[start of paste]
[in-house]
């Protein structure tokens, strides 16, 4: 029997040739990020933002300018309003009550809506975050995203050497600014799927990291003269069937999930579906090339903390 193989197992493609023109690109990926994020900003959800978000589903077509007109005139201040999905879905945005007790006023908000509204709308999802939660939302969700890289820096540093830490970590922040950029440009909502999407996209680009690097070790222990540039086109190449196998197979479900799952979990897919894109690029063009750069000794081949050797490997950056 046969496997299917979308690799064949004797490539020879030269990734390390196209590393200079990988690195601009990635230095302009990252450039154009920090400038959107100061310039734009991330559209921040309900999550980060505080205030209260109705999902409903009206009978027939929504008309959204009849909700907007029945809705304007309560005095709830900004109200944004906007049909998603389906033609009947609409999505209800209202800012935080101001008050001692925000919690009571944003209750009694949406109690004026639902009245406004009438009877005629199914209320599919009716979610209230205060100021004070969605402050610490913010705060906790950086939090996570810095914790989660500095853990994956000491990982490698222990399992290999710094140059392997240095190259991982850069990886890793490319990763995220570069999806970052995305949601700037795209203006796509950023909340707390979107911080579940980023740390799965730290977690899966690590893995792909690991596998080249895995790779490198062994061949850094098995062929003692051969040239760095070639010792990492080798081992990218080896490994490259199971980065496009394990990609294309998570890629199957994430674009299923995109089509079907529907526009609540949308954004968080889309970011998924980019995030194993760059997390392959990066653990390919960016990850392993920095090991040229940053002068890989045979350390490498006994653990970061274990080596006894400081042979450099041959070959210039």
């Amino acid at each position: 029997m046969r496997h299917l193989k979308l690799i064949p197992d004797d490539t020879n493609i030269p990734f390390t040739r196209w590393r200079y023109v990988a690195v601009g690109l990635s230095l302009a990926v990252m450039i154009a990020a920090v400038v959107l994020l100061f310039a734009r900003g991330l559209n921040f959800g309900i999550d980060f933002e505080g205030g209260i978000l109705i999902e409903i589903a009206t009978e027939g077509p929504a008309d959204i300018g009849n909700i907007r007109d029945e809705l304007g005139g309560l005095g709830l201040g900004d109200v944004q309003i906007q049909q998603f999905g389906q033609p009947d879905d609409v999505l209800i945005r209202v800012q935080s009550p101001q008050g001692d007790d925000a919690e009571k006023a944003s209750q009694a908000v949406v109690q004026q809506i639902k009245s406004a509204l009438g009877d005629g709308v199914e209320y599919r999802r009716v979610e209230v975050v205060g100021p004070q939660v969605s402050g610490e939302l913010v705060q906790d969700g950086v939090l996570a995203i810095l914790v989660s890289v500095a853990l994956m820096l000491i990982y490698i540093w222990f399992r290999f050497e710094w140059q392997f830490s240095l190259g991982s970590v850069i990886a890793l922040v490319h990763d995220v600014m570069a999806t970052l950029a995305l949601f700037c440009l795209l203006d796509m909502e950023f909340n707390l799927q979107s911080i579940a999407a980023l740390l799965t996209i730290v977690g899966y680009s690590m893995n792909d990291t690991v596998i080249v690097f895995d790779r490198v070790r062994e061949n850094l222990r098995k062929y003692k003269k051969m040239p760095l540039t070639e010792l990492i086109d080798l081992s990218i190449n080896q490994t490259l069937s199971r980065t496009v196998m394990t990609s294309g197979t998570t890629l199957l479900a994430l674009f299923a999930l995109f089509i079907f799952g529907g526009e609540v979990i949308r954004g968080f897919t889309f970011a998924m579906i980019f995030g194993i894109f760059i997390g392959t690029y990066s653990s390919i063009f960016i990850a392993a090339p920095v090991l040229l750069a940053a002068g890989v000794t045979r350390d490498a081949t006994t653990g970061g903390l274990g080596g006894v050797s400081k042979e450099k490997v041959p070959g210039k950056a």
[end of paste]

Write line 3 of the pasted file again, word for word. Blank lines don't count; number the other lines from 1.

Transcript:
């Amino acid at each position: 029997m046969r496997h299917l193989k979308l690799i064949p197992d004797d490539t020879n493609i030269p990734f390390t040739r196209w590393r200079y023109v990988a690195v601009g690109l990635s230095l302009a990926v990252m450039i154009a990020a920090v400038v959107l994020l100061f310039a734009r900003g991330l559209n921040f959800g309900i999550d980060f933002e505080g205030g209260i978000l109705i999902e409903i589903a009206t009978e027939g077509p929504a008309d959204i300018g009849n909700i907007r007109d029945e809705l304007g005139g309560l005095g709830l201040g900004d109200v944004q309003i906007q049909q998603f999905g389906q033609p009947d879905d609409v999505l209800i945005r209202v800012q935080s009550p101001q008050g001692d007790d925000a919690e009571k006023a944003s209750q009694a908000v949406v109690q004026q809506i639902k009245s406004a509204l009438g009877d005629g709308v199914e209320y599919r999802r009716v979610e209230v975050v205060g100021p004070q939660v969605s402050g610490e939302l913010v705060q906790d969700g950086v939090l996570a995203i810095l914790v989660s890289v500095a853990l994956m820096l000491i990982y490698i540093w222990f399992r290999f050497e710094w140059q392997f830490s240095l190259g991982s970590v850069i990886a890793l922040v490319h990763d995220v600014m570069a999806t970052l950029a995305l949601f700037c440009l795209l203006d796509m909502e950023f909340n707390l799927q979107s911080i579940a999407a980023l740390l799965t996209i730290v977690g899966y680009s690590m893995n792909d990291t690991v596998i080249v690097f895995d790779r490198v070790r062994e061949n850094l222990r098995k062929y003692k003269k051969m040239p760095l540039t070639e010792l990492i086109d080798l081992s990218i190449n080896q490994t490259l069937s199971r980065t496009v196998m394990t990609s294309g197979t998570t890629l199957l479900a994430l674009f299923a999930l995109f089509i079907f799952g529907g526009e609540v979990i949308r954004g968080f897919t889309f970011a998924m579906i980019f995030g194993i894109f760059i997390g392959t690029y990066s653990s390919i063009f960016i990850a392993a090339p920095v090991l040229l750069a940053a002068g890989v000794t045979r350390d490498a081949t006994t653990g970061g903390l274990g080596g006894v050797s400081k042979e450099k490997v041959p070959g210039k950056a």